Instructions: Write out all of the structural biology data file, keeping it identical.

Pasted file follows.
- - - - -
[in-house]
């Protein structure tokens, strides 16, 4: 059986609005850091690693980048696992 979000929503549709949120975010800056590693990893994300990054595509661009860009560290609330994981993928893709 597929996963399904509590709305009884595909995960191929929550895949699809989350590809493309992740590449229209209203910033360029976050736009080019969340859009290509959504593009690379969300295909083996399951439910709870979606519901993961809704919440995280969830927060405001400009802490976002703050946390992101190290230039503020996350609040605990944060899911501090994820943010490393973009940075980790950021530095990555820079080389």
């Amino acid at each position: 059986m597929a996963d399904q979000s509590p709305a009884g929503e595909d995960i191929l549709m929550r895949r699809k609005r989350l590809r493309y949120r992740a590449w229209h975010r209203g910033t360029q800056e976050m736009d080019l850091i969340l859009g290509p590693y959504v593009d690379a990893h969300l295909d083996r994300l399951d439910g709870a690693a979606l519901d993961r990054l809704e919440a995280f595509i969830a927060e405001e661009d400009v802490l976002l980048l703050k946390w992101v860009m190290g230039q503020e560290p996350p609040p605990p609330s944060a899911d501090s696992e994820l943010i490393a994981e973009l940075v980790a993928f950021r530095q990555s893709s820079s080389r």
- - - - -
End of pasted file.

[in-house]
């Protein structure tokens, strides 16, 4: 059986609005850091690693980048696992 979000929503549709949120975010800056590693990893994300990054595509661009860009560290609330994981993928893709 597929996963399904509590709305009884595909995960191929929550895949699809989350590809493309992740590449229209209203910033360029976050736009080019969340859009290509959504593009690379969300295909083996399951439910709870979606519901993961809704919440995280969830927060405001400009802490976002703050946390992101190290230039503020996350609040605990944060899911501090994820943010490393973009940075980790950021530095990555820079080389």
């Amino acid at each position: 059986m597929a996963d399904q979000s509590p709305a009884g929503e595909d995960i191929l549709m929550r895949r699809k609005r989350l590809r493309y949120r992740a590449w229209h975010r209203g910033t360029q800056e976050m736009d080019l850091i969340l859009g290509p590693y959504v593009d690379a990893h969300l295909d083996r994300l399951d439910g709870a690693a979606l519901d993961r990054l809704e919440a995280f595509i969830a927060e405001e661009d400009v802490l976002l980048l703050k946390w992101v860009m190290g230039q503020e560290p996350p609040p605990p609330s944060a899911d501090s696992e994820l943010i490393a994981e973009l940075v980790a993928f950021r530095q990555s893709s820079s080389r």